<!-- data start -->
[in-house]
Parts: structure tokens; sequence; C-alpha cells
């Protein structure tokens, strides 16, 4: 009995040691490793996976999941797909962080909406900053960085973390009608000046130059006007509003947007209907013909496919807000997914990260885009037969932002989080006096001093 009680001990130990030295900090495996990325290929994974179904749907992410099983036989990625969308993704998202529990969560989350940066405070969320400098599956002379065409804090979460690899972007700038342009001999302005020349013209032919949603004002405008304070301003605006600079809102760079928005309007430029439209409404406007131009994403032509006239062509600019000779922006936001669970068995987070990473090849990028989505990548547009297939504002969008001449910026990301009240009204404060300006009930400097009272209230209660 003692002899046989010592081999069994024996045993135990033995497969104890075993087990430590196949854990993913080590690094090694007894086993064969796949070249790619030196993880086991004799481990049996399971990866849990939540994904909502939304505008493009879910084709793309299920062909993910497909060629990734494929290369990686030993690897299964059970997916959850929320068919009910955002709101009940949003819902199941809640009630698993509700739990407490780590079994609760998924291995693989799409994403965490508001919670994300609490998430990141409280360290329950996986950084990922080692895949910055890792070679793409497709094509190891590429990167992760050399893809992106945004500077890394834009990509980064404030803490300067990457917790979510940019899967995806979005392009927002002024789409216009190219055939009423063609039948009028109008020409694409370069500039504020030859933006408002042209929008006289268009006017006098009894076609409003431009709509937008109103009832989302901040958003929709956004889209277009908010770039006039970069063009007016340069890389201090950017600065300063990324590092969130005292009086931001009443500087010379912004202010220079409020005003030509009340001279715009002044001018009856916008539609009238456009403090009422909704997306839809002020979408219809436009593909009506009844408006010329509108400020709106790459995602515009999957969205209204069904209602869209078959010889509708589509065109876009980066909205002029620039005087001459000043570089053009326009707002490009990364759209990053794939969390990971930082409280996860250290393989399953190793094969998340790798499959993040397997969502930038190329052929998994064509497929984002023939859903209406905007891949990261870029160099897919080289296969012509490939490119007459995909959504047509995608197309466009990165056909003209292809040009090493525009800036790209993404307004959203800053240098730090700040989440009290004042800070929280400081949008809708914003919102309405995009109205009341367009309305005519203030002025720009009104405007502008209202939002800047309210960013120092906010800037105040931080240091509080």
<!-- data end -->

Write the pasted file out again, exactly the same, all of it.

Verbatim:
[in-house]
Parts: structure tokens; sequence; C-alpha cells
């Protein structure tokens, strides 16, 4: 009995040691490793996976999941797909962080909406900053960085973390009608000046130059006007509003947007209907013909496919807000997914990260885009037969932002989080006096001093 009680001990130990030295900090495996990325290929994974179904749907992410099983036989990625969308993704998202529990969560989350940066405070969320400098599956002379065409804090979460690899972007700038342009001999302005020349013209032919949603004002405008304070301003605006600079809102760079928005309007430029439209409404406007131009994403032509006239062509600019000779922006936001669970068995987070990473090849990028989505990548547009297939504002969008001449910026990301009240009204404060300006009930400097009272209230209660 003692002899046989010592081999069994024996045993135990033995497969104890075993087990430590196949854990993913080590690094090694007894086993064969796949070249790619030196993880086991004799481990049996399971990866849990939540994904909502939304505008493009879910084709793309299920062909993910497909060629990734494929290369990686030993690897299964059970997916959850929320068919009910955002709101009940949003819902199941809640009630698993509700739990407490780590079994609760998924291995693989799409994403965490508001919670994300609490998430990141409280360290329950996986950084990922080692895949910055890792070679793409497709094509190891590429990167992760050399893809992106945004500077890394834009990509980064404030803490300067990457917790979510940019899967995806979005392009927002002024789409216009190219055939009423063609039948009028109008020409694409370069500039504020030859933006408002042209929008006289268009006017006098009894076609409003431009709509937008109103009832989302901040958003929709956004889209277009908010770039006039970069063009007016340069890389201090950017600065300063990324590092969130005292009086931001009443500087010379912004202010220079409020005003030509009340001279715009002044001018009856916008539609009238456009403090009422909704997306839809002020979408219809436009593909009506009844408006010329509108400020709106790459995602515009999957969205209204069904209602869209078959010889509708589509065109876009980066909205002029620039005087001459000043570089053009326009707002490009990364759209990053794939969390990971930082409280996860250290393989399953190793094969998340790798499959993040397997969502930038190329052929998994064509497929984002023939859903209406905007891949990261870029160099897919080289296969012509490939490119007459995909959504047509995608197309466009990165056909003209292809040009090493525009800036790209993404307004959203800053240098730090700040989440009290004042800070929280400081949008809708914003919102309405995009109205009341367009309305005519203030002025720009009104405007502008209202939002800047309210960013120092906010800037105040931080240091509080």